Bling! “Sir!” David Blane suddenly spoke beside me. So he’s back. “Hi, can you teach me how to iron this shirt? Somehow I cannot do it as good as you did on the articles on your rack.” He gave the shirt a thorough size up-front and back, as if to plan how to authoritatively undertake the challenge before him. By this time, some other store personnel have gathered around us. We breathtakingly awaited to applaud.  Or to watch David Blane’s downfall. And he in fact, manifested some struggle with it. The “magician” muttered that my polo has a difficult fabric, cotton. So? Did I hear him right? Cotton? It cannot handle cotton? Don’t we all wear and prefer cotton? Most of my clothes are cotton, btw.  Pardon the redundancy. That’s how irritating the situation was.

I thought it can handle any fabric- lace, barong, corduroy, maong, et. al. After all there were all kinds of clothes in fabrics of all kinds hanging on his magic rack. How could the humblest cotton be singled out. A portion of the shirt got wrinkle-free alright, but the front band where the buttons are,  the stitch line on the upper back, and the collars cannot be pressed neatly. These parts remained “manhid” (crumpled). Wow, David Blane lost his suave sales pitch and tried in vain. He was even assisted by a sales lady.

I’ve had it, so I declared I have decided to exchange the item for a flat iron (from the ones I winked at earlier). And what do you know, I will get to save at least 200 bucks for a very good steam iron. The magician cum sales man objected to my plan. He declared that the shirt was ironed and ready for use; to which I “violently” reacted. He said we had a good product demo earlier and that I’ve seen it perform (with flying colors). Besides this, he also said unwinnable arguments like I change my mind too quickly, and that the shirt I brought is a crumpled-style shirt and that it looked alright and ready to wear after his failed attempt to make it wrinkle-free. I asked aloud, would you wear that to work? (In that crumpled state, I meant). No one from the store personnel gathered around us dared butt in the argument.  Well, after I challenged him to see the same shirt in nearby Jag department, and see how good it looks on its un-crumpled glory, I said matter-of-factly  that I will not take the magic iron home, end of argument.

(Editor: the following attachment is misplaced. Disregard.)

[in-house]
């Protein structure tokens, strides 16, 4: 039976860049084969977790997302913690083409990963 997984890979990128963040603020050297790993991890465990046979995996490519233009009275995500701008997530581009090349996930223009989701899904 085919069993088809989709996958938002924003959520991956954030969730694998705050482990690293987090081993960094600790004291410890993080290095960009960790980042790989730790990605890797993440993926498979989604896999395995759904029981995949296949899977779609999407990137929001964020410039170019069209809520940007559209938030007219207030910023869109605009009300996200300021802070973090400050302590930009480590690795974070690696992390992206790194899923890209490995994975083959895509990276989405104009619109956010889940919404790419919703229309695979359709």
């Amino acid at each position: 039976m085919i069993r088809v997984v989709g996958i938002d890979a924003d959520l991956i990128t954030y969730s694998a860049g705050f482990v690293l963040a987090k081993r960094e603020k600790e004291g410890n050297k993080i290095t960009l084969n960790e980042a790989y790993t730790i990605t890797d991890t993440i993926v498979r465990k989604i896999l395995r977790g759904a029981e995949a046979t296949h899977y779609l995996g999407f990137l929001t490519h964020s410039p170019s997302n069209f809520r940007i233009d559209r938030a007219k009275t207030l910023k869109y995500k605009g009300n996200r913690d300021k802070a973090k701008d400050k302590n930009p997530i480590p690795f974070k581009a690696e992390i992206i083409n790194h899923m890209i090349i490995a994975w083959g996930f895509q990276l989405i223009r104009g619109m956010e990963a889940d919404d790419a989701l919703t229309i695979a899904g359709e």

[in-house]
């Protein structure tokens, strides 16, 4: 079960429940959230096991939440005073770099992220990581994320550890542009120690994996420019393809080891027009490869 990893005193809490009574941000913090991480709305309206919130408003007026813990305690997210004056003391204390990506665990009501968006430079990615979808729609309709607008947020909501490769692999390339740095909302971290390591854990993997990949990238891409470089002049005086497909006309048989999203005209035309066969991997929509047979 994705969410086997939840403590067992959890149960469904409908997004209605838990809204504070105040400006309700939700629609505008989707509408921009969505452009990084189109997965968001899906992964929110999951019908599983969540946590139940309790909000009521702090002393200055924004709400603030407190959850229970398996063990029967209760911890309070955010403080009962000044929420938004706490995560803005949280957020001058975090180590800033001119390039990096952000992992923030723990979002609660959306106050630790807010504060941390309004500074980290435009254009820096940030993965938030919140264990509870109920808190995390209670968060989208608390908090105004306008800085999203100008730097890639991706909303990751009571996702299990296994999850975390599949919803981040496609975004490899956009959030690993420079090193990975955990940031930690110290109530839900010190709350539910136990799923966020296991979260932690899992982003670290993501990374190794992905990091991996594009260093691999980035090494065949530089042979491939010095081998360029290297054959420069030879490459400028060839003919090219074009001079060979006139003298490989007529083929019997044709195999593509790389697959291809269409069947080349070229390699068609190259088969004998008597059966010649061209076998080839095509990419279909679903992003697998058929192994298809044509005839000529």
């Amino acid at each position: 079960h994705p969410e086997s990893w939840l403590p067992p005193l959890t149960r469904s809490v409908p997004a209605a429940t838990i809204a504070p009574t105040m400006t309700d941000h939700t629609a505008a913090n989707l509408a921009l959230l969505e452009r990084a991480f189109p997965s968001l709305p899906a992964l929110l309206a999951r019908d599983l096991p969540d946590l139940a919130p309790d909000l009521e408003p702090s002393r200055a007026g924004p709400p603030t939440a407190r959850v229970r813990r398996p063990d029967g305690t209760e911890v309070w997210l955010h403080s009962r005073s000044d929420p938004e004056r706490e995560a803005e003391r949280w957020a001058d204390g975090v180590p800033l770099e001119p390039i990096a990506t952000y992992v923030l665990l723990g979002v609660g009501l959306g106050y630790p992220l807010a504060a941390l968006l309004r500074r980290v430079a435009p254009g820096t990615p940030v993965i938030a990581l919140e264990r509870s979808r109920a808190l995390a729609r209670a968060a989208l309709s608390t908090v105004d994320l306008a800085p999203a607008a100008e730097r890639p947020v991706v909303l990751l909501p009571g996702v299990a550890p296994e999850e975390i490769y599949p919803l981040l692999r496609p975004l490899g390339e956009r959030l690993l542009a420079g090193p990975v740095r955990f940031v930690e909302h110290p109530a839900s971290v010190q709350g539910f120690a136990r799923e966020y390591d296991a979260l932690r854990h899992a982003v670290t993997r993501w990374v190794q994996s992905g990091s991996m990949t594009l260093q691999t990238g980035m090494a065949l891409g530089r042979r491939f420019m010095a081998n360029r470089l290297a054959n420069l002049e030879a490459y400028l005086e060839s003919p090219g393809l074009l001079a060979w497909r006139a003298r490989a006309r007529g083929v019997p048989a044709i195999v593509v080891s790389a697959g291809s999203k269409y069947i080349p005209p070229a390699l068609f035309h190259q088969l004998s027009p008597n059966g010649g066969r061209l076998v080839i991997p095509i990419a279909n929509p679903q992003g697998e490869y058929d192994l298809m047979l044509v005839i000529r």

In jest, I said, maybe there is magic in that clothes rack. Defeated (and surely annoyed), he said he would call his superior, so he stood by the phone to do that. I took about 10 minutes before he finally held the phone to call his boss. He went back to me and allowed me to take a flat iron in exchange for the wonderfully amazing  Edmark Steaming Iron Brush; but he’s got to win somehow and he said I need to take other items to offset the price. In short, no balance reimbursement. I said, “No I’m not taking any other item, just refund me my balance,” a sales lady butted in and informed me I cannot be reimbursed.

I said matter-of-factly that it’s illegal not to. (I know my consumer rights, nice try.) Realizing they are in on a no-win situation, my promo merchandizer gave up and curtly told me to get my flat iron.

And choose my good looking Dowell Steam Iron I did while David Blane sadly returned the ESIB on its lonely shelf.

As I waited for the product to be handed to me, the store manager approached the cashier’s desk to sign my receipt. But before doing so, he cordially asked maybe I wanted to buy some other items to which I answered No. Got my item, thanked the cashier and left immediately. Whew, what a long day to buy a steam iron.

Still nothing can replace the good old flat  iron. Meanwhile, the Edmark Steaming Iron Brush as I have found out is all wet.